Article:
Their gates may have been closed due to coronavirus, but these schools have shown that learning needn’t be confined to the classroom.
With schools across England closing to the majority of students in March, schools in London and beyond have had to work in ways that function beyond the confines of their grounds. However, in these exceptional times, schools in the UK have not only survived, but thrived.
On top of providing live lessons and end of year exams in all subjects, teachers at South Hampstead High School developed screen-free enrichment sessions and extra-curricular activities during the coronavirus crisis. In lockdown, the school’s community work included making PPE in its DT workshops, raising money for disadvantaged students, writing to vulnerable alumnae and working with parent schools. Year 10 and Lower Sixth students were welcomed back in small groups later during the last academic year for carefully-planned, subject-specific days.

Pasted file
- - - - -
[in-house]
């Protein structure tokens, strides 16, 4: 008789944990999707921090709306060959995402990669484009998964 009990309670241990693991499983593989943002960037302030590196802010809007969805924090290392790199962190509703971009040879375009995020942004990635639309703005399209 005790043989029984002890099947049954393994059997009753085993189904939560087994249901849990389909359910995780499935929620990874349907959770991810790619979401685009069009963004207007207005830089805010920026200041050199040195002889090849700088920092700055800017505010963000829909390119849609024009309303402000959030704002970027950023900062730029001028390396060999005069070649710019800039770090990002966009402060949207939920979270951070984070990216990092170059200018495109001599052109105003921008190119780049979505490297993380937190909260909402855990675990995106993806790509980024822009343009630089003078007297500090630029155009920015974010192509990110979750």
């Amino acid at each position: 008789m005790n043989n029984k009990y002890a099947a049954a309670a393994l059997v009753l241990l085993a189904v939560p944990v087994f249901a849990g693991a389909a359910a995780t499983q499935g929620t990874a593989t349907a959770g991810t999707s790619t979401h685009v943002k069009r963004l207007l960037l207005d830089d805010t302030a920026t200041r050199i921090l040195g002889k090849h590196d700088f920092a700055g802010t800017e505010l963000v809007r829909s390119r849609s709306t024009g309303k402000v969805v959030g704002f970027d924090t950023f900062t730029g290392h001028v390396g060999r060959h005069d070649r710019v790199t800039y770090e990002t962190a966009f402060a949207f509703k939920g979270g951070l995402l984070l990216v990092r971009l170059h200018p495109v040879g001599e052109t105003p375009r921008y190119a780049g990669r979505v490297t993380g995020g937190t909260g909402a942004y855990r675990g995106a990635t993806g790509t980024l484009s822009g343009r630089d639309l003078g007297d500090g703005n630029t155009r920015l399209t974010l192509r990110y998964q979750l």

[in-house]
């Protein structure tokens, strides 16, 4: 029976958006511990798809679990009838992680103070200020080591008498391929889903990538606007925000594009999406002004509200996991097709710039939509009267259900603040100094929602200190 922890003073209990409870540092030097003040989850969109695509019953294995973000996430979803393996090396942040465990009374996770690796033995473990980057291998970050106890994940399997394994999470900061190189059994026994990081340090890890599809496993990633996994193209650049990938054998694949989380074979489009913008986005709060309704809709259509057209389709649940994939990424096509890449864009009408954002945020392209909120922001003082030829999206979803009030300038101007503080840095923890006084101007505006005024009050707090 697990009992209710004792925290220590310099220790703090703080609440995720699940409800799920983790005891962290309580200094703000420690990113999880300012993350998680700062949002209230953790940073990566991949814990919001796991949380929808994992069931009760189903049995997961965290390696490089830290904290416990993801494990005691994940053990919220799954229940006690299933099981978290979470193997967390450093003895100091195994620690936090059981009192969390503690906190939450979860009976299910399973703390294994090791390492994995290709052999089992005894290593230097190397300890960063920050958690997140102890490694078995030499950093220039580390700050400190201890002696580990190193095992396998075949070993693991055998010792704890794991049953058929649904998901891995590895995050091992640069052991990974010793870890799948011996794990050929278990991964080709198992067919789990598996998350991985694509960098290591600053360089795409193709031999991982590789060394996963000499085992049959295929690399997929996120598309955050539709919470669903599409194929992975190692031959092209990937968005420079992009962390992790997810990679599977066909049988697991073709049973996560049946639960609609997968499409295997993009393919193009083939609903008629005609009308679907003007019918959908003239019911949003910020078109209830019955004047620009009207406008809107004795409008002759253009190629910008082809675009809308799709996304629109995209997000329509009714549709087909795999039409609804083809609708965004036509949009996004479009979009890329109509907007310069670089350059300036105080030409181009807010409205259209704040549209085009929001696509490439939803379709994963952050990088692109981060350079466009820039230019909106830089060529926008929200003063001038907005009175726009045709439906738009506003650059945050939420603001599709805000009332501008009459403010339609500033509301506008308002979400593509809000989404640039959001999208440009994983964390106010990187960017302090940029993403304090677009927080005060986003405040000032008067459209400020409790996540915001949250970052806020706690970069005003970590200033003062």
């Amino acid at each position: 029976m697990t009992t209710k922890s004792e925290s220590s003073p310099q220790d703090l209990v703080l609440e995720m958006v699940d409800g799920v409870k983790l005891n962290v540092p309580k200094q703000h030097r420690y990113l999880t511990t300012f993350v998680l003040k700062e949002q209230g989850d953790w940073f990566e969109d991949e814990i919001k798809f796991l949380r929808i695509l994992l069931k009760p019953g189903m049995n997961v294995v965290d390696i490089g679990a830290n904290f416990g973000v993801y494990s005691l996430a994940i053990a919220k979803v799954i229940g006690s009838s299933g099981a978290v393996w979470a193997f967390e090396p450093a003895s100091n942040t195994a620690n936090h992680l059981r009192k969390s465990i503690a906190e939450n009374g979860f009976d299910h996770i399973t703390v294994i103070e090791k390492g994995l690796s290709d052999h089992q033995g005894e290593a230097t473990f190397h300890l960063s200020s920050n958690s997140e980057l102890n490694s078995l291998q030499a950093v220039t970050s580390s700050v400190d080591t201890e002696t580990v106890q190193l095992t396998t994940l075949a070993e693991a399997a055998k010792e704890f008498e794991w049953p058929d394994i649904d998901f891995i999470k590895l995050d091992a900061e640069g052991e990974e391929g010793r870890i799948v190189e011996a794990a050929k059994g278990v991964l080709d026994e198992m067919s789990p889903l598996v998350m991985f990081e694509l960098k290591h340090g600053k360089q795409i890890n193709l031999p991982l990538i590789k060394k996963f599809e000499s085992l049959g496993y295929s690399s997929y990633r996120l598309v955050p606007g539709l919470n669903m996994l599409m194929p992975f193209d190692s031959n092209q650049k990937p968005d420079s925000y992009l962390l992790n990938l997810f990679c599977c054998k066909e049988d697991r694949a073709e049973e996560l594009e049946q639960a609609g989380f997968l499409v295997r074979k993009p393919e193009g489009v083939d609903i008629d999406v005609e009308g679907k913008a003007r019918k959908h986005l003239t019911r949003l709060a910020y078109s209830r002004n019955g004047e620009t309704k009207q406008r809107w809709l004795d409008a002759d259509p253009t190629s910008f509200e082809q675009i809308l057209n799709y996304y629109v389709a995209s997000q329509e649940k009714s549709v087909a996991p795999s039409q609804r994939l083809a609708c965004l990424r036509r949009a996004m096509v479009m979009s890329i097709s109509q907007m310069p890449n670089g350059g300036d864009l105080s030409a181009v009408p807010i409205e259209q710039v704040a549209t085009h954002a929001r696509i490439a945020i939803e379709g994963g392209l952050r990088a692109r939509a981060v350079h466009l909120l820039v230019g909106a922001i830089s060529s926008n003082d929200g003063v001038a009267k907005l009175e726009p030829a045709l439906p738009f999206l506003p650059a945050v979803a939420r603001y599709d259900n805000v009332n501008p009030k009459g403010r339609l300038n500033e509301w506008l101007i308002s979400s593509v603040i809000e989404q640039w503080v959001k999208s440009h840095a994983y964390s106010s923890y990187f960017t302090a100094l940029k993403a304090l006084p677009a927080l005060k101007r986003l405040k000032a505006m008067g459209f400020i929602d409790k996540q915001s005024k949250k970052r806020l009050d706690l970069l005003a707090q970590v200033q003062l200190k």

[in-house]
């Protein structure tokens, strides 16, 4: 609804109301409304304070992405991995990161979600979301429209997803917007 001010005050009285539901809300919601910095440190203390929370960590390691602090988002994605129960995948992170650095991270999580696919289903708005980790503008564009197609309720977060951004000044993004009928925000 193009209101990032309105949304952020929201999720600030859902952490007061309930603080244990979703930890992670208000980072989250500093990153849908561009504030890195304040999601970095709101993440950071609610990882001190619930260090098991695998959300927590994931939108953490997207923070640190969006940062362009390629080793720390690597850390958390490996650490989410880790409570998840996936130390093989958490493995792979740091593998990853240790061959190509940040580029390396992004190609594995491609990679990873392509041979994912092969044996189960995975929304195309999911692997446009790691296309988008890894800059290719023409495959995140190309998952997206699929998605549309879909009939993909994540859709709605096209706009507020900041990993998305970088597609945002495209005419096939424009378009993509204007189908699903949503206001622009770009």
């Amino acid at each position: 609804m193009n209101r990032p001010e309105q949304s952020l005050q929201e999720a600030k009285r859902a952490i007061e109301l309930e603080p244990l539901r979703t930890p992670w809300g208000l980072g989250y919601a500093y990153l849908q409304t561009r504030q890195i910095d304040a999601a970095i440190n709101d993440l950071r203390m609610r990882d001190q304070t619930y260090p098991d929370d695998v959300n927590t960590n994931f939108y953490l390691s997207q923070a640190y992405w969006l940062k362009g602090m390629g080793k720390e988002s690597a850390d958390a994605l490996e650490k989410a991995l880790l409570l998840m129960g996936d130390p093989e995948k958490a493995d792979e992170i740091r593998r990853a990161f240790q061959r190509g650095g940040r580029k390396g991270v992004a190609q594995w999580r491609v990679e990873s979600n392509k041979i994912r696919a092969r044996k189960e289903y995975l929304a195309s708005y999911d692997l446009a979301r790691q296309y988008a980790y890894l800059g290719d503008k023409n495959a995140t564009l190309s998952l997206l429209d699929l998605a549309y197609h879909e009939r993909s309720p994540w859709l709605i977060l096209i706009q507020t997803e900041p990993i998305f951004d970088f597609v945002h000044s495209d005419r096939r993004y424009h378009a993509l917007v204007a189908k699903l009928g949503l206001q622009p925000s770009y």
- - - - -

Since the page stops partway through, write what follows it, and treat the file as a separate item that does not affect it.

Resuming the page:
SHHS also continued to provide a co-curricular offering, with students (among other activities) publishing the first online issue of the school magazine The Penguin, launching a school radio show and winning the first Girls’ Day School Trust debating competition online. One student designed a sweatshirt in lockdown to raise money to support the NHS. Inspired by the rainbow pictures in people’s windows during lockdown, Junior School pupil Martha chose to have a go at painting her own as a symbol of hope and in appreciation of NHS workers. The Year 5 student’s mother printed the design on a sweatshirt as a surprise… the SHHS pupil was so pleased with the result, she decided to make more to sell to school friends, with all profits going to the NHS. “I’m doing this to help save lives and to being all my friends back together by wearing this sweatshirt.”
The article featured in the Autumn Term issue of School Report.